Weapons of mass distraction

Some time ago I received advice about a stressful work situation that today remains one of my favorite tools.

“The main thing is to keep the main thing the main thing,” my friend encouraged.

It was just what I needed to hear. The conundrum I was in had me caught up in details, and while the particulars were important, they distracted me from the central goal of an important client project. This simple platitude my friend shared, credited to author Stephen Covey, immediately realigned me.

Over the years I’ve found it pertinent not just to matters of business, but also to matters of faith.

I’ve been guilty time and time again of getting caught up in the fine points when it comes to my walk with God, and losing sight of the essentials of the Gospel message: that I am a sinner, and that Jesus died for me, rose from the dead and conquered sin to offer me eternal salvation.

It turns out I’m not alone. The Pharisees were also guilty of missing the forest for the trees, and Jesus condemned them for it.

“Woe to you, scribes and Pharisees, hypocrites! for you tithe mint and dill and cummin, and have neglected the weightier matters of the law, justice and mercy and faith; these you ought to have done, without neglecting the others. Mt 23:23

While the main thing is not the only thing, just like Jesus explained to the Pharisees, I have to be mindful about not allowing other things to distract me from it. Satan knows this, and he uses situations to sidetrack me from Jesus’s message of salvation.

As I look ahead to Pope Francis’ visit to the U.S. later this month, my hope is that I stay focused on the main thing: the Holy Father’s mission of sharing the Gospel message.

I’m certain that the pope’s words will be diluted and distorted to further agendas, to spark controversies and to wedge division among believers. The media and other interest groups will manipulate his message with their own ideas of what the main thing should be.

So I will remember that the main thing doesn’t change regardless of how the media package it. Pope Francis is a descendent of Saint Peter, who was appointed by Jesus to build the Church; nothing he says should be received outside of the context of the full breadth of the Gospel of Jesus Christ.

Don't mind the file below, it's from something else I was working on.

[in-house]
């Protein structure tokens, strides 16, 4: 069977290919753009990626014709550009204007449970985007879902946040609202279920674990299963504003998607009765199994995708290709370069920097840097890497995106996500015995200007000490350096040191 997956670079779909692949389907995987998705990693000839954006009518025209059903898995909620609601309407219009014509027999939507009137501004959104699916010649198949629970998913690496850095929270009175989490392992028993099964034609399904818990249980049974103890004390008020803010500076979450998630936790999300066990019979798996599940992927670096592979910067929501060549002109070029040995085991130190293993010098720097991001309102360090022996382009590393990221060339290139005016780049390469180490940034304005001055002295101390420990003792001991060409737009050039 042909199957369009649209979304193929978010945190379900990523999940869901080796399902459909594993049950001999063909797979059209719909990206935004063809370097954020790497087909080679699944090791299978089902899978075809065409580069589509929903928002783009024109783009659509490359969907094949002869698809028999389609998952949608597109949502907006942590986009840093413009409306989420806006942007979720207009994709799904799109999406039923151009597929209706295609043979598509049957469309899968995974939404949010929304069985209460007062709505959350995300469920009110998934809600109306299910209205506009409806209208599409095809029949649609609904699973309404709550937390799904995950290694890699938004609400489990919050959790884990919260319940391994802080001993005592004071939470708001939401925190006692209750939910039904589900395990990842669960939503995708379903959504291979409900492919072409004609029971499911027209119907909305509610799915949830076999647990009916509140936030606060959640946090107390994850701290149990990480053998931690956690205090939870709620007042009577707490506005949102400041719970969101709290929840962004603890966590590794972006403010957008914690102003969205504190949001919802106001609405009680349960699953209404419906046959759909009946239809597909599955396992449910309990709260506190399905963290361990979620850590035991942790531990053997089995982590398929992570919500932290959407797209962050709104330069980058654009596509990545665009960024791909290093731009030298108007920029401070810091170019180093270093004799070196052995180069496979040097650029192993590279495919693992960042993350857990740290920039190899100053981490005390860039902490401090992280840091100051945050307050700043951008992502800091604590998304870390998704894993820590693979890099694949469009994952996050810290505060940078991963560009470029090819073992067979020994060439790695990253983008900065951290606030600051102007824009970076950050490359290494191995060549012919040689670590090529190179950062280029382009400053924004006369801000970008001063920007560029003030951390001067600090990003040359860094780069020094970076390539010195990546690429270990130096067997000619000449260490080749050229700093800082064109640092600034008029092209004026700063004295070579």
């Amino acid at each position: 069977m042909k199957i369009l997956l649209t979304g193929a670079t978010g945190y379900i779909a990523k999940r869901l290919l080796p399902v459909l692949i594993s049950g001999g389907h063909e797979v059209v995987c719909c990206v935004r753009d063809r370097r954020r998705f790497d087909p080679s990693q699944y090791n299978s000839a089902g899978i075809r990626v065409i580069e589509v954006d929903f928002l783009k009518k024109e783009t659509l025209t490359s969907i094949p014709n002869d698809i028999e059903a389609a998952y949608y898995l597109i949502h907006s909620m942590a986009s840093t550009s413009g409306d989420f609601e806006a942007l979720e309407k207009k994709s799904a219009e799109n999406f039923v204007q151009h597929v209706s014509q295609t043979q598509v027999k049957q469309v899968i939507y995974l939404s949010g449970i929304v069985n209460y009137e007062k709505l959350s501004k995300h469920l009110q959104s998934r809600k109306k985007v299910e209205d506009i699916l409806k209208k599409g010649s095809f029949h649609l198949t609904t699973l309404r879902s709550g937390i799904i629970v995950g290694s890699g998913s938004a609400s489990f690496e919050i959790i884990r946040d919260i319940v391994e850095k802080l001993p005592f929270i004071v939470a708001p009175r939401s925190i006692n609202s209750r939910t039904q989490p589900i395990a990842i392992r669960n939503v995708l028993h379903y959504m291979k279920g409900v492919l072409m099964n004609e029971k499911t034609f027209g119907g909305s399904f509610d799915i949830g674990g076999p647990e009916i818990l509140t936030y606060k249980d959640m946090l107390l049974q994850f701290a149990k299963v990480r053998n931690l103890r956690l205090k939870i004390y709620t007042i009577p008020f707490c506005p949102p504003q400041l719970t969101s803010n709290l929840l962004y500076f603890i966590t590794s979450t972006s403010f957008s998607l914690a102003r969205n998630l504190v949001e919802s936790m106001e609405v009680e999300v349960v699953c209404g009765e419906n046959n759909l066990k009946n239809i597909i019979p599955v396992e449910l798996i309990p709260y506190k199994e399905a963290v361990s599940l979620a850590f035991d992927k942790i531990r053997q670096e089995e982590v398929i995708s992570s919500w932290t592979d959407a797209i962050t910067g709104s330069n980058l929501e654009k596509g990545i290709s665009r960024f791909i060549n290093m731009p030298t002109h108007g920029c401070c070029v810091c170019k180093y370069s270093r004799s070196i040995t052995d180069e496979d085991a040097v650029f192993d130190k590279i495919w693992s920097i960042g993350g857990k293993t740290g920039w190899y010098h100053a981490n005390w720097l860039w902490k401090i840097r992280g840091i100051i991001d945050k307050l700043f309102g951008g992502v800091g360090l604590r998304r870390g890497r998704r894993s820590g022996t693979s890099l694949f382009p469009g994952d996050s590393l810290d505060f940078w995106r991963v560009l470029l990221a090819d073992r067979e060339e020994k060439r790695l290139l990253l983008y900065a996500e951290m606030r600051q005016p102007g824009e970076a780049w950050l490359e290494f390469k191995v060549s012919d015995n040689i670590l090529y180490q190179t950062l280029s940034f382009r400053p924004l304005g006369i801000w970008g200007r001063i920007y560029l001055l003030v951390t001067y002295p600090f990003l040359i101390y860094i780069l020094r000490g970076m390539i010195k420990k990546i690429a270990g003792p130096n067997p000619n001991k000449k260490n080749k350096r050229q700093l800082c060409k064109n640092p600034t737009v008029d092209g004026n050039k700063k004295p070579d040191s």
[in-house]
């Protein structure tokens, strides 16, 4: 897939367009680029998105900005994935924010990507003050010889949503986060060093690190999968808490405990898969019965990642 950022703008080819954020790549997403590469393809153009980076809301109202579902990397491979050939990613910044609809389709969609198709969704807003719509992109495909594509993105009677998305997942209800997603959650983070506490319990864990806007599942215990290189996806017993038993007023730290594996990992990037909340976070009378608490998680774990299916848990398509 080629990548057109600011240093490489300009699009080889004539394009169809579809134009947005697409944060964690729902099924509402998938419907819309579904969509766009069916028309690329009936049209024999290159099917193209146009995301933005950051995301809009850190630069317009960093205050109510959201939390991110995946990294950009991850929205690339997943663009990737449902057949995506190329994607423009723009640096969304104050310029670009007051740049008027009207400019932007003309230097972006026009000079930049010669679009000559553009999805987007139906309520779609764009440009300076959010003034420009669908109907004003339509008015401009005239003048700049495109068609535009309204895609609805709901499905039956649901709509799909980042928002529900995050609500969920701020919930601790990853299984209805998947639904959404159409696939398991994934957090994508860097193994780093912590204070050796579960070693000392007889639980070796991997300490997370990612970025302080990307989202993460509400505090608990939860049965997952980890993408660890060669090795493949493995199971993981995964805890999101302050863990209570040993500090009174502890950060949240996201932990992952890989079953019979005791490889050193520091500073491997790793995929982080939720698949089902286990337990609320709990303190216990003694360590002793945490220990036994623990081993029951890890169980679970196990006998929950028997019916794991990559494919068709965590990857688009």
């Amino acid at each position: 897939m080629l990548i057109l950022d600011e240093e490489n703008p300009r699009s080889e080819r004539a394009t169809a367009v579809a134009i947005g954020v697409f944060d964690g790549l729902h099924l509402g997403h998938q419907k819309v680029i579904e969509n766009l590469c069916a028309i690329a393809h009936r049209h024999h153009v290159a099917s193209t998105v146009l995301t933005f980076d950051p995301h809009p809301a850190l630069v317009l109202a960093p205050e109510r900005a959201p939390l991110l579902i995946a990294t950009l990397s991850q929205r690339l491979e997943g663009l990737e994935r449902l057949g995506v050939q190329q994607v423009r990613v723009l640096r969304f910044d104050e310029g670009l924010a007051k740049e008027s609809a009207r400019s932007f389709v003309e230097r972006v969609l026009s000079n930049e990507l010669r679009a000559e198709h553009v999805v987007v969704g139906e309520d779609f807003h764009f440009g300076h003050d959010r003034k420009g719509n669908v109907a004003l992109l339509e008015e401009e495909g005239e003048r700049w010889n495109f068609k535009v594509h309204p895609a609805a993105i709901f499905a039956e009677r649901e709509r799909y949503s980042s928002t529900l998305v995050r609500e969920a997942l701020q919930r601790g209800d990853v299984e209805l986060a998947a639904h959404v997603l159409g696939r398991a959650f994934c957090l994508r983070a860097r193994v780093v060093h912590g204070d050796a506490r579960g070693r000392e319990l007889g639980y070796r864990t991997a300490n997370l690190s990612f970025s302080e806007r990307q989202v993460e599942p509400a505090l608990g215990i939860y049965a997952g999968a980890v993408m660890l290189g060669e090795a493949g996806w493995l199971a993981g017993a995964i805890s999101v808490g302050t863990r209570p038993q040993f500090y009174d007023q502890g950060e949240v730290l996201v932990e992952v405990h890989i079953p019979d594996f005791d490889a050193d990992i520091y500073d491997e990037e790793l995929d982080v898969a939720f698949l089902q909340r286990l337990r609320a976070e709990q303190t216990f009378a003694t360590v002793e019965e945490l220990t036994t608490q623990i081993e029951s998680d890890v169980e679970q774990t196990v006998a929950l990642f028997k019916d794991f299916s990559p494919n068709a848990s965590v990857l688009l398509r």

Some will present his visit as primarily a political one; they will project his meeting with President Obama, his address to the United Nations, and his address to Congress as the real purpose for his trip.

So I will remember that his visit was announced for the occasion of the World Meeting of Families, an international celebration conceived by Saint Pope John Paul II to strengthen the sacred bonds of the family unit across the globe—a vital expression of Jesus’s Gospel message.

If the media do choose to cover the canonization of Junipero Serra during the pope’s visit, they will probably focus more of their attention on those who oppose this man becoming a saint rather than on his missionary work for the unbaptized.

So I will pray for Junipero Serra, the Franciscan Missionary who spread the Gospel, to intercede for us. I will ask that he not just pray for the pope and the people during his visit, but for the continued spread of the Gospel.

God sent his only son, Jesus Christ, to die for me to save me from my sins. He rose on the third day, and in doing so Jesus triumphed over sin. In matters of my faith, this must always be the main thing.

COMING UP: Team Samaritan cyclist goes ‘Everesting’ for the homeless and hungry

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When it comes to the daily sufferings of those who are homeless, there’s nothing like a 29,029-foot bike ride to keep things in perspective.

That’s exactly what Corbin Clement will be doing this Saturday, June 19, with a couple of his riding buddies as they attempt an “Everesting” ride to raise money for the Samaritan House homeless shelter in Denver. Starting at Witter Gulch Road in Evergreen, the three riders will climb Squaw Pass Road to a point in Clear Creek County and ride back down the hill for over eight laps, which amounts to roughly 190 miles in distance and the equivalent of the elevation of Mt. Everest in terms of vertical climbing – hence the name “Everesting.” Their goal is to complete the feat in 20 hours or less.